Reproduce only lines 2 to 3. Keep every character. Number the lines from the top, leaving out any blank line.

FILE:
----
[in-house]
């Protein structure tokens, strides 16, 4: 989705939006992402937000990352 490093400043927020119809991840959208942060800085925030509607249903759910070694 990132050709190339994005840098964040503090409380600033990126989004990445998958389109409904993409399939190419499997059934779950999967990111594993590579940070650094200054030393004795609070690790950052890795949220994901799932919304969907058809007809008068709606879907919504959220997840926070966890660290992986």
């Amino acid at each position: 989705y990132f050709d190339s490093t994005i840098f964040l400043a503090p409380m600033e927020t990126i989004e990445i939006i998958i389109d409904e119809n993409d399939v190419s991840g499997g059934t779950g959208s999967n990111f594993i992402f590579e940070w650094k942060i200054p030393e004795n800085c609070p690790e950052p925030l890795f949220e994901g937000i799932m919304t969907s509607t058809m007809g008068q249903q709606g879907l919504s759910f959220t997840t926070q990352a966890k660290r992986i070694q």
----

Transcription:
């Protein structure tokens, strides 16, 4: 989705939006992402937000990352 490093400043927020119809991840959208942060800085925030509607249903759910070694 990132050709190339994005840098964040503090409380600033990126989004990445998958389109409904993409399939190419499997059934779950999967990111594993590579940070650094200054030393004795609070690790950052890795949220994901799932919304969907058809007809008068709606879907919504959220997840926070966890660290992986």
């Amino acid at each position: 989705y990132f050709d190339s490093t994005i840098f964040l400043a503090p409380m600033e927020t990126i989004e990445i939006i998958i389109d409904e119809n993409d399939v190419s991840g499997g059934t779950g959208s999967n990111f594993i992402f590579e940070w650094k942060i200054p030393e004795n800085c609070p690790e950052p925030l890795f949220e994901g937000i799932m919304t969907s509607t058809m007809g008068q249903q709606g879907l919504s759910f959220t997840t926070q990352a966890k660290r992986i070694q």